It’s not uncommon for non-Christians to talk about their bad experiences of failed evangelism targeted at them. But there’s a strange feeling of trust when someone chooses to do so with you personally, as a friend, knowing full well that you’re a Christian too.
My friend has been physically disabled from birth. He told me about a day when a woman called to him: “Jesus still loves you.” It riled him – why did she say Jesus “still” loved him – despite his disability?
For although his disability makes even the simplest of everyday tasks a struggle, it’s something he would not choose to lose. In some ways this meant I felt let off the hook. Despite my secret longing – held since childhood – to have the healing hands of Jesus, it was clear that that was not what he hoped for.
As a Christian brought up on miracle stories, it’s easy wonder whether my friend might have taken his disability too much into his identity – but we need to be careful. For each day he expresses his physicality in things that an able-bodied person might not expect he would ever be able to do. And each time he does so, he is a witness to the world for all those who are like him. Is that not akin to being salt and light?
I therefore ask myself: what does it mean to hope? And what should my hope be for my friend?
Hope is one of those words that is often poorly understood, partly because it frequently goes unnamed when people describe experiences that have nurtured hope. I’ve heard it defined as the “mysterious anticipation of the ultimate”. In other words, hope is knowing Jesus’ salvation in this life, but knowing it in a way that looks forward to knowing it completely in the next.
And I mean ‘know,’ not ‘know about.’
The difference? I’ll borrow an illustration: a child can be helpfully told about a slide through stories, descriptions and images, but they will not know the slide, nor what they can do with it, until they experience the slide. This is something a child must do for themselves.
In a similar way, people need to ‘know’ the salvation of Jesus for themselves. They won’t do this all at once, but in stages, starting by experiencing and recognising how he saves here and now in the everyday. Then, as they come to know the person of Jesus and know his salvation more and more, they will come to grasp a glimpse of what eternal life with him really means – and they’ll desire it.
The task of evangelism then, is not to tell the gospel, but to share it. Not to speak of hope, but to awaken and nurture it.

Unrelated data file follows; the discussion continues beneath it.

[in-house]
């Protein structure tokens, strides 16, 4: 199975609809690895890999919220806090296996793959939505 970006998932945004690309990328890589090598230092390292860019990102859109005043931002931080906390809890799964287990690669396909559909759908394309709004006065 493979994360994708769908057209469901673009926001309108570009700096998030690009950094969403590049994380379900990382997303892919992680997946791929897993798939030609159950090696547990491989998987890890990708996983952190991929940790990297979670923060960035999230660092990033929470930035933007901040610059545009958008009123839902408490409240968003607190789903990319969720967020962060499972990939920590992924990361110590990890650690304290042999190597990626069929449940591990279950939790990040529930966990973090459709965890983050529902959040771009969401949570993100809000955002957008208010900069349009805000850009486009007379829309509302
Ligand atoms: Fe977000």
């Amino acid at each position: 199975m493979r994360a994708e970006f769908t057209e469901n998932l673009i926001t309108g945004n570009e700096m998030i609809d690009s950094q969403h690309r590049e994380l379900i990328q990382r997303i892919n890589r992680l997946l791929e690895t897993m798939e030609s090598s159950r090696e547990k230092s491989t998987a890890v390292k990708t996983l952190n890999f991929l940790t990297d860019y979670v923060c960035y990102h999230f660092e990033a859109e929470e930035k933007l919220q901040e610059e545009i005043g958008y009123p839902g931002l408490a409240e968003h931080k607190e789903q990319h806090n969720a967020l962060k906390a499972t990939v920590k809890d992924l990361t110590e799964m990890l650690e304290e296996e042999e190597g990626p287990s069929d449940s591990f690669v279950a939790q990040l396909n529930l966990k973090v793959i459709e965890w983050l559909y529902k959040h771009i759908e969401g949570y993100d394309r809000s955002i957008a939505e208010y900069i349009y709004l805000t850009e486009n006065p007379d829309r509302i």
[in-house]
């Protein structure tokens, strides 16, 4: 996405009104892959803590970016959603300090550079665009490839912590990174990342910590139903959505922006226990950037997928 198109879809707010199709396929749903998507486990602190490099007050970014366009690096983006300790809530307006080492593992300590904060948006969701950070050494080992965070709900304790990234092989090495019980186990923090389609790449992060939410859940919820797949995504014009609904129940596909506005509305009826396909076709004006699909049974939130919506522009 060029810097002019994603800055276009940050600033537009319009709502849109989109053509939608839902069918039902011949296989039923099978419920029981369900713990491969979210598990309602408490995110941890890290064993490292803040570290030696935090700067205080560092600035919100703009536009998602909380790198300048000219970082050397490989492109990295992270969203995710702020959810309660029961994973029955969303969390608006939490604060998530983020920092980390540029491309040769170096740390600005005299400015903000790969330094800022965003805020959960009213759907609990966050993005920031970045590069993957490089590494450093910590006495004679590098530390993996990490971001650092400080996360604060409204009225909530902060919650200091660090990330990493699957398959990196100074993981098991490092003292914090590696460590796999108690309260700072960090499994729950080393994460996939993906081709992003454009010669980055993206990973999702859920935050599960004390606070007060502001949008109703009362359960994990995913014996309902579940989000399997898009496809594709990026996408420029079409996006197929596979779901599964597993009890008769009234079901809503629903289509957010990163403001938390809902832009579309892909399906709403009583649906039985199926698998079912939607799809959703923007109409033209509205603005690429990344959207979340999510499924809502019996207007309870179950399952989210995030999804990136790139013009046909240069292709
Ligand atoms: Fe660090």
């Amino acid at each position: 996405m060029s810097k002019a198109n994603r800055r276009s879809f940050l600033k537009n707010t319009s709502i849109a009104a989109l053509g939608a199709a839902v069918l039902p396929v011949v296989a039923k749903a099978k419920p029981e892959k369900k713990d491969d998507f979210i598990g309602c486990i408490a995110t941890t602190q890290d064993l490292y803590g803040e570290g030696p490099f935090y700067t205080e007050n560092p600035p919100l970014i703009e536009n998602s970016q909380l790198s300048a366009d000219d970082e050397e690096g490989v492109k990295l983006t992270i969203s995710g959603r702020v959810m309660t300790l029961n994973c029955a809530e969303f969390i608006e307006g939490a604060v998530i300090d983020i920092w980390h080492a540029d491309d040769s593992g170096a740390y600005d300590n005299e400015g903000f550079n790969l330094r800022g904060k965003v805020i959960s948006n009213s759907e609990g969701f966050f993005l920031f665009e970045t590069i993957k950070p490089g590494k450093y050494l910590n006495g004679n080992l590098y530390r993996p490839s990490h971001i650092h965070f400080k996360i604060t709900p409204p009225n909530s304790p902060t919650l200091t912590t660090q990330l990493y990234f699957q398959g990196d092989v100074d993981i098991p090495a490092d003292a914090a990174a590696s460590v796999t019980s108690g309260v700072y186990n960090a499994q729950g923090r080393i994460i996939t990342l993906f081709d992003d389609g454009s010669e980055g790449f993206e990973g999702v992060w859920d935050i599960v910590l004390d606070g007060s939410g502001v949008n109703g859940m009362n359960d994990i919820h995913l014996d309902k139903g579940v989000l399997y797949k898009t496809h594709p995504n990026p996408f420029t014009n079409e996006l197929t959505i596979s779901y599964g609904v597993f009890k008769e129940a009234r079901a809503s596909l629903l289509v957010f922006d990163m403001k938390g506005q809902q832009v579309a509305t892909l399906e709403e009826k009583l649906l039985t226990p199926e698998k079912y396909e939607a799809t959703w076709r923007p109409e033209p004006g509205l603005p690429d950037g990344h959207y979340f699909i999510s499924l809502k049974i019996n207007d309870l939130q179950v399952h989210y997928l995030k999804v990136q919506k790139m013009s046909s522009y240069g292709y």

For that reason, evangelism can’t be about living a person’s faith for them, or about dictating how their faith should manifest. Neither can it be talking about our relationship with Jesus so much that we fail to appreciate someone else’s differences. Instead, it’s more like handholding. It’s about enabling those who are still tentative in their faith – walking with them, offering a perspective of faith and acting as Jesus’ agent where possible.
It’s also a collective act. Each Christian plays a part; sometimes that might be a solo, sometimes it’s in concert with others, and sometimes it’s our place to step back and be silent.
Of course, it helps to have a clear idea of what the Christian hope is. When I read Living Hope by Russell Herbert – whose definition of hope I quoted above – my faith was enlivened as my understanding of resurrection was transformed. Hope for the body, not just the soul, excites me and I share it unashamedly with others – including my friend. I had to listen though, when he said the idea of able-bodied resurrection didn’t appeal.
For him, it means losing a part of who he is. So I replied that for me, resurrection means carrying your complete identity – even your history – through death and out of death into a new life. Jesus’ resurrection was not an erasing of his suffering and death, it was a triumph over them.
My friend didn’t say he agreed with me, but he wasn’t riled.
It wasn’t so long ago that the archbishops of York and Canterbury called churches to pray for every Christian to receive new confidence and joy in sharing our life-transforming faith. If you have been contemplating that call and how to respond to it, I would encourage you to dwell on what it is that you hope for; if it doesn’t excite you, why is that? But if it does excite you, then how can you bring people to understand it, experience it, truly know it, for themselves? And how can you do this in a way that carries the gentleness and respect of 1 Peter 3:15 and the fire of Acts 2?
May Christ’s kingdom come and overflow through you
(I borrowed the children’s slide illustration from another book by Russell Herbert called Growing through the church, also published by Kevin Mayhew. He was citing The Bible: A child’s playground by Roger and Gertrude Gobbel.)